Part of the charm of the Fallout series is its combination of post-apocalyptic hellishness and its 1940s-1950s Nuclear Age naive charm. And much of the look and feel of the Fallout games is based on places like Yucca Flat, which was part of the Nevada Test Range, where scientists blew the holy hell out of the desert to see what it would look like.
Not that if you were aiming to hijack a nuclear materials truck that would easily find one. It’s not like they’re brightly colored with “Nuclear weapons material inside” painted on the trailer. They look like just generic transfer trucks, and even if someone wanted to try, these unassuming trucks are GPS tracked, heavily armored and heavily guarded. But it’s interesting to see the routes between various labs and factories.
The above image is a picture of an atomic explosion, but not the giant mushroom cloud you’re familiar with. It’s the first millisecond of the explosion, frozen in time both beautiful and eerie, knowing that this is right before everything in its wide path is vaporized.
Nuclear-armed countries, for obvious reasons, like to keep tabs on other nuclear-armed countries. According to a new Pentagon study, it looks like China’s got twice as many nukes as we once thought, obscured by the country’s vast underground nuclear missile tunnel network.
Wikileaks: Gitmo detainees threaten nuclear strikes if bin Laden is killed. Good luck with all that.
“A senior Al-Qaeda commander claimed that the terrorist group has hidden a nuclear bomb in Europe which will be detonated if Bin-Laden is ever caught or assassinated. The US authorities uncovered numerous attempts by Al-Qaeda to obtain nuclear materials and fear that terrorists have already bought uranium. Sheikh Mohammed told interrogators that Al-Qaeda would unleash a ‘nuclear hellstorm’.”
In an effort to both improve security and save money, the Nevada National Security Site, home to a shitload of nuclear waste and some Cold War era nukes is now being guarded by robot sentries. Because it’s not like the robots couldn’t figure out how to use the nuclear waste for their own evil purposes, right? RIGHT? Someone tell me I’m right.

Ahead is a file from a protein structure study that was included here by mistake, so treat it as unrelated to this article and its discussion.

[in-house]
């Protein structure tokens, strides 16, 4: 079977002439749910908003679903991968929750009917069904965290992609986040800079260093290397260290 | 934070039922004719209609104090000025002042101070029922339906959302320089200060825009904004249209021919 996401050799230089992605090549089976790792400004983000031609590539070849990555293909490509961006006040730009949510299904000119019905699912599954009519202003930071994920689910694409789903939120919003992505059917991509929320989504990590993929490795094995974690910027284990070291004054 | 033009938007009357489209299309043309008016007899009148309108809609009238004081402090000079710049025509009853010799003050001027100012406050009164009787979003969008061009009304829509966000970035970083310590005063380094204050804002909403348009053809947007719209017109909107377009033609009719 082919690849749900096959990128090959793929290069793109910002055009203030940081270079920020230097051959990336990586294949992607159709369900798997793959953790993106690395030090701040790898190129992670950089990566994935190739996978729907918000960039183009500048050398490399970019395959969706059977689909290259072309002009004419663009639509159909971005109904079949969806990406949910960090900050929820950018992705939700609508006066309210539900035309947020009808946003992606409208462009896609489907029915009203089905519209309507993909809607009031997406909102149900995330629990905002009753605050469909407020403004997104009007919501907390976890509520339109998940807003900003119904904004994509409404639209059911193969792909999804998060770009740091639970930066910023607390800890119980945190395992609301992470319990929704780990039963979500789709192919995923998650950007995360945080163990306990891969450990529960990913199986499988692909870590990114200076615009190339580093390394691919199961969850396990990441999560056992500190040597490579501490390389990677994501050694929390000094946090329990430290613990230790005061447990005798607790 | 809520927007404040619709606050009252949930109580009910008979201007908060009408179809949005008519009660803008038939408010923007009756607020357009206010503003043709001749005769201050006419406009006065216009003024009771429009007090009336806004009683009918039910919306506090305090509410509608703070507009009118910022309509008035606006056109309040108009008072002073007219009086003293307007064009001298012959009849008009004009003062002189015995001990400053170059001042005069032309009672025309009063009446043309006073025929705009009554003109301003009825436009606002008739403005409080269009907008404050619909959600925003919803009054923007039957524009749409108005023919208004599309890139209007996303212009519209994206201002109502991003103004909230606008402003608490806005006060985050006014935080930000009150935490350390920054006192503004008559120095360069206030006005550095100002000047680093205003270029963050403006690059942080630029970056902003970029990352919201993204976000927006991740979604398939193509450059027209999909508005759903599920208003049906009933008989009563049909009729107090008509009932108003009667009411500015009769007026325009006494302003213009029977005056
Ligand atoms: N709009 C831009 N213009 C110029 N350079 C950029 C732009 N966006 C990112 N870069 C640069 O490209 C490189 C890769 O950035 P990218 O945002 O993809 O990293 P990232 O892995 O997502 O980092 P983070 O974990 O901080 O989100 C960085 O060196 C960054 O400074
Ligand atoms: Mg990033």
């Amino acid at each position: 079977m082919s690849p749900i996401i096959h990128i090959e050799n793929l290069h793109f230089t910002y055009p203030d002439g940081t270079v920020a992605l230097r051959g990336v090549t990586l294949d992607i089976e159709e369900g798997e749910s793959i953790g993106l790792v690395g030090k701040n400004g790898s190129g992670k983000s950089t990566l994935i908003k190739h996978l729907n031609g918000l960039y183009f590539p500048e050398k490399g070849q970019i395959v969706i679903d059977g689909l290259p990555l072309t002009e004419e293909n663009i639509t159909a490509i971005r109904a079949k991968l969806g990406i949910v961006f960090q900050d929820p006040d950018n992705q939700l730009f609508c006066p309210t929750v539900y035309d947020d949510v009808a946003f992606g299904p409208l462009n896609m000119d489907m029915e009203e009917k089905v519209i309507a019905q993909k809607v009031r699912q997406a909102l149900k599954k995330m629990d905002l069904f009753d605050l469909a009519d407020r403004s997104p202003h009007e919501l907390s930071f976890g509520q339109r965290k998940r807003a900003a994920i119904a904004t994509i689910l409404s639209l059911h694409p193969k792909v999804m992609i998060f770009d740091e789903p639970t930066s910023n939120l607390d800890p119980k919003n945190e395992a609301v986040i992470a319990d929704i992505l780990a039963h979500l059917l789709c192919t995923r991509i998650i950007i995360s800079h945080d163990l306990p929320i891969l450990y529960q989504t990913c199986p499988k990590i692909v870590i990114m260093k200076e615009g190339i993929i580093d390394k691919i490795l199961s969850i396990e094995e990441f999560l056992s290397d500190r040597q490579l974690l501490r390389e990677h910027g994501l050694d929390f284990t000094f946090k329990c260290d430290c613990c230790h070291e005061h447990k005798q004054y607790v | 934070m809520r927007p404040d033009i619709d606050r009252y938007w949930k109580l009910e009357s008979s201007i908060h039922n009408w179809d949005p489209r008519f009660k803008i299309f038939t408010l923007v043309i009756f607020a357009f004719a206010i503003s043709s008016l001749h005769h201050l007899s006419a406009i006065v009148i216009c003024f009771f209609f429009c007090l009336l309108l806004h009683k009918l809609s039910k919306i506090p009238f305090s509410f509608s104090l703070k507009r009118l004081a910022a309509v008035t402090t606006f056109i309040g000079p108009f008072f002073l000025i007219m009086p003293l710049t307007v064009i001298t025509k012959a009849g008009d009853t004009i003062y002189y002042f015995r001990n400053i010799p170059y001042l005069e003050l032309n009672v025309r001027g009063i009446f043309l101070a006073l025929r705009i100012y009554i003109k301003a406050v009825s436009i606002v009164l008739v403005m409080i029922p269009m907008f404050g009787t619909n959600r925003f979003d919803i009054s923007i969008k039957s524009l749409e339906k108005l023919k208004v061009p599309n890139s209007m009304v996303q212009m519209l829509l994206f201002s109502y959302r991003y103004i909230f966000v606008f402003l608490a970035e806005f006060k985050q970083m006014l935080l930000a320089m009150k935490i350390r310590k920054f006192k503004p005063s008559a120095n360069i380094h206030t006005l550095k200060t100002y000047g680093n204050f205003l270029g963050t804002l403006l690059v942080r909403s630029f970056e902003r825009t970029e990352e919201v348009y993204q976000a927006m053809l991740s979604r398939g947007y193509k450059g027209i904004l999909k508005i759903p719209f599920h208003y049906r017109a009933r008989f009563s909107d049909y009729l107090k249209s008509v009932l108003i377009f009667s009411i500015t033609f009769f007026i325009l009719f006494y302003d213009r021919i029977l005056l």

In 1962, in the middle of the Cold War, the US government wanted to test some theories about what might happen if a nuke was detonated in space. So they detonated a nuke in space, high above the atmosphere. This is one of the previously classified photos of the view of the blast from the ground.
The plan was to send rockets hundreds of miles up, higher than the Earth’s atmosphere, and then detonate nuclear weapons to see: a) If a bomb’s radiation would make it harder to see what was up there (like incoming Russian missiles!); b) If an explosion would do any damage to objects nearby; c) If the Van Allen belts would move a blast down the bands to an earthly target (Moscow! for example); and — most peculiar — d) if a man-made explosion might “alter” the natural shape of the [Earth’s magnetic] belts.
You can see more images and read / listen to the full story here at NPR. That’s one hell of a July 4th light show.